Like colour, fabrics are another great way to either marry or create separation between different living areas. Sleek, smooth surfaces fail to provide a focal point within a room, and can lead to a flat or one-dimensional feel. Meanwhile, the eye is naturally drawn to harmonious mixtures of fabrics, as the combination of the different textures adds depth.

Wood is another great way to create a homely, warm ambience. A natural material, wood has been proven to improve air quality and, furthermore, it exudes warmth. With its diverse grain, it has a certain richness. The same can also be said of wool and felt, with their versatile yet captivating textures which are still soft to the touch. Bringing these natural textures into your home adds a certain vibrancy that can only have a positive impact upon your wellbeing.

#6 Set the scene

The right lighting makes a huge difference to the atmosphere of a room. While a dark room can drain your energy, cool, blue lighting is more reminiscent of a doctor’s surgery or a modern office than a place to relax. Shadows, light placement and the number of light sources – as well as its colour – all influence the overall feel of the room. Depending on the intensity, colour and contrast, a room can feel completely different with just a shift in the lighting.

Rooms without any shadow, for example, can lack depth, a little like a minimalist entrance hall. For living and sleeping areas, therefore, you should create pools of light with a mixture of direct and indirect lighting. You need three sources of light. Every room needs a basic (ceiling) light with a functional, bright bulb for everyday use. For workspaces and reading corners, opt for an individual lamp that can focus the light more directly. These two direct light sources should be complemented by indirect light sources, which help create a varied and relaxing space.

#7 Listen closely

Whether a room feels homely or not is, at first glance, all about looks. Does it meet your expectations? What are the main colours and accessories? And just as the right lighting can impact the overall feel, so can the acoustics of the room itself.

For example, living spaces created with communication at the forefront of their design, for example open-plan living spaces, are often made of modern materials such as concrete, glass and other smooth materials. Yet they sometimes suffer from poor acoustics, as the sleek surfaces amplify even the slightest of noises, creating loud echoes. The result is a space which fails to fulfil its purpose of effortless, open communication.

Rugs, room separators and curtains are the most effective solutions to this. They cushion the room somewhat and help create more pleasant acoustics. Curtains also soften the hard edges of bare windows, and enable you to shut out the outside world on those dark and dreary days!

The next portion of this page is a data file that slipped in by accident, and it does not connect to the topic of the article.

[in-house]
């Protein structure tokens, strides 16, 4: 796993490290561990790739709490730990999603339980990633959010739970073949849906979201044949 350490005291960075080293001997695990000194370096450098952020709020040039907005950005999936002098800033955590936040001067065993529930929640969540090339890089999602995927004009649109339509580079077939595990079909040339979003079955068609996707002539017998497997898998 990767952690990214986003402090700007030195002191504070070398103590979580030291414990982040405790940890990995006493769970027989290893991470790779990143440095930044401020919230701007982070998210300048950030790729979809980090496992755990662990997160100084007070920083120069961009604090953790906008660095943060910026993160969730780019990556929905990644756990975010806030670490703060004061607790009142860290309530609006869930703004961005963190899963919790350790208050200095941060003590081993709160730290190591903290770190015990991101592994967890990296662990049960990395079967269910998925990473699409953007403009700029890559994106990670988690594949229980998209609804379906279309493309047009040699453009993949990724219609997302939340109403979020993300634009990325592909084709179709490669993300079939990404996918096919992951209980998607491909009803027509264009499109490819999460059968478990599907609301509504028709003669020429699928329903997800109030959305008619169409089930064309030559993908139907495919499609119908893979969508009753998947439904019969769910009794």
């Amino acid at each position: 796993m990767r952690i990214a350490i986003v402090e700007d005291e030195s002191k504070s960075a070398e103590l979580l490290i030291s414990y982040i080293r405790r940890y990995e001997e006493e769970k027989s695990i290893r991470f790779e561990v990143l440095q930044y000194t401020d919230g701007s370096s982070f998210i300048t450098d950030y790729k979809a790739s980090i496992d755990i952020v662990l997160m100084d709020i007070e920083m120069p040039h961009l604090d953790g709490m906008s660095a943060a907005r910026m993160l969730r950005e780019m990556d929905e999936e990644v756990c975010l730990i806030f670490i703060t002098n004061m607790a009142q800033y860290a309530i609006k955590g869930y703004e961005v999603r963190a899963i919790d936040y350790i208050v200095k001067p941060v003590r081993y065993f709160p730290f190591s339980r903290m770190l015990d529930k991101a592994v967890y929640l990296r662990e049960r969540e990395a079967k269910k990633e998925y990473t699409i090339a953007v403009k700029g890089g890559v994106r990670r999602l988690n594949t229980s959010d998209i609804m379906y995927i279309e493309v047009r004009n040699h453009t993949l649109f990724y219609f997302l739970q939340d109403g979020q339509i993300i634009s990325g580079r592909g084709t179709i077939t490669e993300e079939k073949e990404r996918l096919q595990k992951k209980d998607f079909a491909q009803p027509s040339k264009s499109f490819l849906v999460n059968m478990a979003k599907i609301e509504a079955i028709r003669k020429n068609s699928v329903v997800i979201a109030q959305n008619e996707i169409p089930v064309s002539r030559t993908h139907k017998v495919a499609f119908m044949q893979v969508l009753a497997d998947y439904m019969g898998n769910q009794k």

#8 Keep it personal with accessories

Although the right furniture is of course the essential foundation for a cosy space, decoration and soft furnishings are the true heart of your home. They add character and make your space truly unique. But remember that less is more! Too many accessories can make the room feel overdone, piecemeal and cluttered. Instead, opt for individually selected, personal items such as photos. Not only do they add personality, they are also heartwarming reminders of treasured memories, and make your space feel more inviting. By focusing on a few select accessories, you can create individual colour accents and highlights, which, while eye-catching, don’t overwhelm.

#9 Seasonal shifts

Cosiness is by no means just a winter phenomenon. Every season has its own unique take on the term. Warm materials and colour combinations reign supreme in winter. Homes are replete with candlelight and heavy, warming scents such as cinnamon, pine and almond, while spring instead sees us reach instead for pastel colours, breezy linen fabrics and lively tulips. In summer, however, we grapple instead towards loud, full-of-life colours and fresh meadow flowers to add a summery scent on those rainier days.

But there’s no need to redecorate your entire home every season. You can easily mix up smaller accessories such as cushions, tablecloths and bedding – as well as candles and vases – to suit the season. It’s amazing how much difference it can make!

#10 All-round comfort

Furniture and decoration are important considerations for a cosy home, but they are by no means the only factors. Be sure to take time for yourself and make a conscious effort to decompress after a long day. Resist the temptation to open your laptop and opt instead for a hot cup of tea and a book. Throw on your favourite pyjamas and let yourself sink into your own little oasis of calm.